Current projects in obstetric ultrasound include evaluation of intracranial hemorrhage, evaluation of fetal brain abnormalities and multiple projects regarding use of magnetic resonance imaging (MRI) in obstetrics.
- For Fetal MRI protocols, contact firstname.lastname@example.org
- Compendium of Fetal MRI
- Magnetic Resonance Imaging of Fetal CNS abnormalities
Ultrasound is an ideal imaging modality to evaluate pregnant patients since it is noninvasive, requires no ionizing radiation and is relatively inexpensive. However, there are cases in which further imaging is needed in order to better evaluate an anomaly seen in the fetus. Magnetic resonance imaging (MRI) is another imaging modality that is noninvasive and without ionizing radiation. We use MRI commonly in a research protocol sponsored by the National Institutes of Health to assess the fetal central nervous system.
Screening for abnormalities for which prenatal diagnosis is limited, such as tuberous sclerosis and hemachromotosis also is possible with MRI.
Members of the Ultrasound Section are involved in several clinical and basic science research projects. The large Colorectal Surgery Division allows us to study accuracy of endorectal US in detecting and staging tumors (Radiographics 1997; 17: 609-626) and for imaging patients where cancer is incidentally detected in polyps removed during sigmoidoscopy (Radiology 1999; 211: 31-35). In addition, a large IBD service provides a host of opportunities for performing endoanal US for evaluating anal sphincter morphology and for characterizing perianal fistulae using hydrogen peroxide fistulography during ultrasound. Under Dr Kane's guidance, the section continues to be involved in an ongoing multicenter study of prostate cancer detection.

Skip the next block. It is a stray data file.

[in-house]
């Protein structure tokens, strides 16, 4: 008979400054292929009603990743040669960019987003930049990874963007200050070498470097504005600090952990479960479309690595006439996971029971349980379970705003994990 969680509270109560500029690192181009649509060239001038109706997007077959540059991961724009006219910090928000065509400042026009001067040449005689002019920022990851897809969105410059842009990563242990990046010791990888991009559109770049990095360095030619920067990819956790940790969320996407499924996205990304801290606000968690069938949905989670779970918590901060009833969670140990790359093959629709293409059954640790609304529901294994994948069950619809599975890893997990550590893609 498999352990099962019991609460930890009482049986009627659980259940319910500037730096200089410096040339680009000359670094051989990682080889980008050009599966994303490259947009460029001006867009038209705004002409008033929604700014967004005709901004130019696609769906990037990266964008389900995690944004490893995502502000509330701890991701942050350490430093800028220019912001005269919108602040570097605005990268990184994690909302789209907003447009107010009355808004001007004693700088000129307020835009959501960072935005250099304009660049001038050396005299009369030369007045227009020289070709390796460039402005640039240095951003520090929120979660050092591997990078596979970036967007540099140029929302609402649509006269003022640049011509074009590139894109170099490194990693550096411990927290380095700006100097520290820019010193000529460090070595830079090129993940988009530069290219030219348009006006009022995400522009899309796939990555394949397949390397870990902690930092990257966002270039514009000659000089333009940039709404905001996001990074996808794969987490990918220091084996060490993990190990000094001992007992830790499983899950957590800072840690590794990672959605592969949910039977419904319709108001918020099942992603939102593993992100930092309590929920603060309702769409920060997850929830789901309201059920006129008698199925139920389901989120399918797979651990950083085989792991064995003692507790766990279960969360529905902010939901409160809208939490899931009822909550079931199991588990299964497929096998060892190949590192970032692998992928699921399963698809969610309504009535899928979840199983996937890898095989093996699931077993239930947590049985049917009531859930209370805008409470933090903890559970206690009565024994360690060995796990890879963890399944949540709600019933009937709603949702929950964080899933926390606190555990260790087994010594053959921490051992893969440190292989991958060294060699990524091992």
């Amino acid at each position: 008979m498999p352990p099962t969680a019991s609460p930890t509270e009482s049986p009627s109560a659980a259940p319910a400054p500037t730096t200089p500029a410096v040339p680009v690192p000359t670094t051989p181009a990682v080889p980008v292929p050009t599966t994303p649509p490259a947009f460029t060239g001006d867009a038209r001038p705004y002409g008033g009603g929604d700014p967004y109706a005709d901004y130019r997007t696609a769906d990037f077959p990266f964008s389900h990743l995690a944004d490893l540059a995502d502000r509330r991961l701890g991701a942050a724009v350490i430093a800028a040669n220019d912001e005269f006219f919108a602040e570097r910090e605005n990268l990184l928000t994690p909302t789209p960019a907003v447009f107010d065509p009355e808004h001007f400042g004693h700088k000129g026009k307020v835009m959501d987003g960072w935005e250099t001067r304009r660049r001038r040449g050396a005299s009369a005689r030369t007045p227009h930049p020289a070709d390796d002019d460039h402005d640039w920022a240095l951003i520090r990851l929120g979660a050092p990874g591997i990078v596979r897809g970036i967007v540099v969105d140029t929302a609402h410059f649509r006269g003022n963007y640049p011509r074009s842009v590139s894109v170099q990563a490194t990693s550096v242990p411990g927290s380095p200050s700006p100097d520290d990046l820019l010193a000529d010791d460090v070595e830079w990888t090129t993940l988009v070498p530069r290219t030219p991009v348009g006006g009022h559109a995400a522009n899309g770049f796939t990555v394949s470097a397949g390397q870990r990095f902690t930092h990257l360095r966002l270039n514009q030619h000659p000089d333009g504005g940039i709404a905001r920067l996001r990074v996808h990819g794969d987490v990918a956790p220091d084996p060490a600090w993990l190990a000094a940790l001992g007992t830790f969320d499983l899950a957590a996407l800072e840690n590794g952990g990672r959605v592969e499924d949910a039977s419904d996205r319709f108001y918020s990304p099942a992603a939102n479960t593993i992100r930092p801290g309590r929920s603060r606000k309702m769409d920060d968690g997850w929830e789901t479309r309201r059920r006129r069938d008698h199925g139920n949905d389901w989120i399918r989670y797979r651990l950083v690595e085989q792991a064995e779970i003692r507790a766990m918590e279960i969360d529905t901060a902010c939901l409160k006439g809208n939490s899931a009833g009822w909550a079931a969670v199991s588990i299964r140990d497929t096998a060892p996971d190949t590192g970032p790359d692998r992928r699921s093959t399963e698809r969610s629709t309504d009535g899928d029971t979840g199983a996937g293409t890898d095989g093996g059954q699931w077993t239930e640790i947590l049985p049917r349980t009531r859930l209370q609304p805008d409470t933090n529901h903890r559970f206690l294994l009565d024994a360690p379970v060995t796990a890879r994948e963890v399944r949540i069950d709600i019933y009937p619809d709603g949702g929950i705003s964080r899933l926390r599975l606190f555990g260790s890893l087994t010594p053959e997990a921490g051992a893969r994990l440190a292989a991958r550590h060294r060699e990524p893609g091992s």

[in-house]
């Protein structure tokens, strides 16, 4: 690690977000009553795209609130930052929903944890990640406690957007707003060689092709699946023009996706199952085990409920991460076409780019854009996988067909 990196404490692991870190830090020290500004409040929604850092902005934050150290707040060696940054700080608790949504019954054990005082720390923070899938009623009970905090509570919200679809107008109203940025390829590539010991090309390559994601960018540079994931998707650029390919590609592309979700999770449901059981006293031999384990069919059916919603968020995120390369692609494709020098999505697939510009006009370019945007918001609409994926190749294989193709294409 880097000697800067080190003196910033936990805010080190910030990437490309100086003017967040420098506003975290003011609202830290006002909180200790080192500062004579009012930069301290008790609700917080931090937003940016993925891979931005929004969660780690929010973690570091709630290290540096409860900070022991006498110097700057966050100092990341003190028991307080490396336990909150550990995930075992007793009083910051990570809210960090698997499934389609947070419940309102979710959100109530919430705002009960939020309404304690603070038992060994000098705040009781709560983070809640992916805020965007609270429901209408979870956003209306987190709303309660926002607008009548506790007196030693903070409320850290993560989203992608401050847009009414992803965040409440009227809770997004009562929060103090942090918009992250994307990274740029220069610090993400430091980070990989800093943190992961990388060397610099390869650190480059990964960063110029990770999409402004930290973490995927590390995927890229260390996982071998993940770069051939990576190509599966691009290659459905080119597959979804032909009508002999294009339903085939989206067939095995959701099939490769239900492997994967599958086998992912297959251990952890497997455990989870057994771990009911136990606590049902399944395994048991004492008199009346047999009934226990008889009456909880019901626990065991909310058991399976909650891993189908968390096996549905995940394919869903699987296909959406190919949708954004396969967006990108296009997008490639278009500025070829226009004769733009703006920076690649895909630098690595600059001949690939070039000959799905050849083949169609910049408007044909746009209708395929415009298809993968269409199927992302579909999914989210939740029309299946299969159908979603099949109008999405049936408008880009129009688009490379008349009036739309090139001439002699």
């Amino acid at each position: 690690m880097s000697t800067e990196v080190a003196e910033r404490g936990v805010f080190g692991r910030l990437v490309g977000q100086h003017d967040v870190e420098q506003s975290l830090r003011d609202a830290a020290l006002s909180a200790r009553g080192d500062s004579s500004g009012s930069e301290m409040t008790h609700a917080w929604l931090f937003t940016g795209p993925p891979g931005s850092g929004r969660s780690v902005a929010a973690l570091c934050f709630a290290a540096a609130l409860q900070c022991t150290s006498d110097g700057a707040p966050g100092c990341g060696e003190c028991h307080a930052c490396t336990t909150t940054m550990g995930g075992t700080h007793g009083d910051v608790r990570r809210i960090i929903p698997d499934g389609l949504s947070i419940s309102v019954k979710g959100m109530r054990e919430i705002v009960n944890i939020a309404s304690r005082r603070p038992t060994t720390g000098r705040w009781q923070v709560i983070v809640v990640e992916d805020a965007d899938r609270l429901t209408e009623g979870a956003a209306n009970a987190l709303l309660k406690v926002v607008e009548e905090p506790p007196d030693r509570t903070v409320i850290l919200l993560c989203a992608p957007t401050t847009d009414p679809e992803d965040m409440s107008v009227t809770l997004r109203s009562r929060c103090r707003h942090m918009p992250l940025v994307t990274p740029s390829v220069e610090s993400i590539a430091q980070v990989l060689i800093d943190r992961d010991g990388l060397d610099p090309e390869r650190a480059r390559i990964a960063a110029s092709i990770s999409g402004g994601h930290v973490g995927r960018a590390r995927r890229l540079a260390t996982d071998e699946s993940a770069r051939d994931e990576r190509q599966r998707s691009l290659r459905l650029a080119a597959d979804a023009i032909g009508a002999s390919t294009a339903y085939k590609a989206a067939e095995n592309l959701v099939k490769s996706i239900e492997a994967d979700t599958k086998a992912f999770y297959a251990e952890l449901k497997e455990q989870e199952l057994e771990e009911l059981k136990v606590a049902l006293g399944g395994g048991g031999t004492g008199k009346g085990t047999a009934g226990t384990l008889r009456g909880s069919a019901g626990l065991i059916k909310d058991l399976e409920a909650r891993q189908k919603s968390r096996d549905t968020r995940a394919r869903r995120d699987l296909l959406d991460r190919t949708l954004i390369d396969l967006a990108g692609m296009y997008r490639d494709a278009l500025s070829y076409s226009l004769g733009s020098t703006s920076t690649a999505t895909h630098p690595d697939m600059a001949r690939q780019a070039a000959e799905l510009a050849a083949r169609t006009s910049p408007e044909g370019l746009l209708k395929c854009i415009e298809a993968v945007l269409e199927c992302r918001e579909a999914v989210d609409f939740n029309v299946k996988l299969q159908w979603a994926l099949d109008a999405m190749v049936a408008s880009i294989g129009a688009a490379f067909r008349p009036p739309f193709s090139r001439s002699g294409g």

With a major interest in liver disease, the section is involved in ongoing studies of portosystemic shunt evaluation (Radiographics), intraoperative ultrasound of the pancreas (Radiographics 1997; 17: 1618), bile ducts (Surgical Technology International VIII 1999; 8:96-104) and liver, (Critical Reviews in Diagnostic Imaging, 1995;36(3):175-226) and in developing strategies for intraoperative imaging during adult right lobe liver transplantation (AJR 2000, In press). Clinical intraoperative US requirements support projects on IOUS of the bile ducts, pancreas and liver, and development of laparoscopic US techniques. Other areas of interest include US-guidance during cryoablation and Radiofrequency ablation.
At the basic science level, projects include correlation of sonographic peritumoral halos with intravital histopathology in colorectal metastases (Radiology 2000;215: 852-7), and through support of the RSNA (J Kruskal, RSNA Scholar 1999-2000) and Society of Gastrointestinal Radiologists (Philip H. Meyers and Roscoe E. Miller Awards 1999 and 2000), for ongoing evaluation of US as a tool for enhancing targeted and sustainable gene delivery into tumors.
The guidelines in these pages provide additional information about commonly misunderstood ultrasound findings of fetal aneuploidy and serve to standardize information provided by radiologists to obstetric providers.